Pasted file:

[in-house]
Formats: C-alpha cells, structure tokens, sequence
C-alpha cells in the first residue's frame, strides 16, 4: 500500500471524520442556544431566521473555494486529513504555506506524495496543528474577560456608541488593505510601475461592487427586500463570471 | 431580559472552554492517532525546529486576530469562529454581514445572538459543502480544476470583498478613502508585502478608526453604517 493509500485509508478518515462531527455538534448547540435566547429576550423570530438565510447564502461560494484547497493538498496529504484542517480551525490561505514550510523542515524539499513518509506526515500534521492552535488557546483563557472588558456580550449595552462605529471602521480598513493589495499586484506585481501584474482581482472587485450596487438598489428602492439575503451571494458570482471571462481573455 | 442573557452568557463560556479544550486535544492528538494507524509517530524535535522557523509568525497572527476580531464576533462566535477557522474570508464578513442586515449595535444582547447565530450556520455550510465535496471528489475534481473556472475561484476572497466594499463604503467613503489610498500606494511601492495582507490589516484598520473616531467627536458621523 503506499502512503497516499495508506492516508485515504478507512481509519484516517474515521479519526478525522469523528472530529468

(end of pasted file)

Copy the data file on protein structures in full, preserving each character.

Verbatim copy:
[in-house]
Formats: C-alpha cells, structure tokens, sequence
C-alpha cells in the first residue's frame, strides 16, 4: 500500500471524520442556544431566521473555494486529513504555506506524495496543528474577560456608541488593505510601475461592487427586500463570471 | 431580559472552554492517532525546529486576530469562529454581514445572538459543502480544476470583498478613502508585502478608526453604517 493509500485509508478518515462531527455538534448547540435566547429576550423570530438565510447564502461560494484547497493538498496529504484542517480551525490561505514550510523542515524539499513518509506526515500534521492552535488557546483563557472588558456580550449595552462605529471602521480598513493589495499586484506585481501584474482581482472587485450596487438598489428602492439575503451571494458570482471571462481573455 | 442573557452568557463560556479544550486535544492528538494507524509517530524535535522557523509568525497572527476580531464576533462566535477557522474570508464578513442586515449595535444582547447565530450556520455550510465535496471528489475534481473556472475561484476572497466594499463604503467613503489610498500606494511601492495582507490589516484598520473616531467627536458621523 503506499502512503497516499495508506492516508485515504478507512481509519484516517474515521479519526478525522469523528472530529468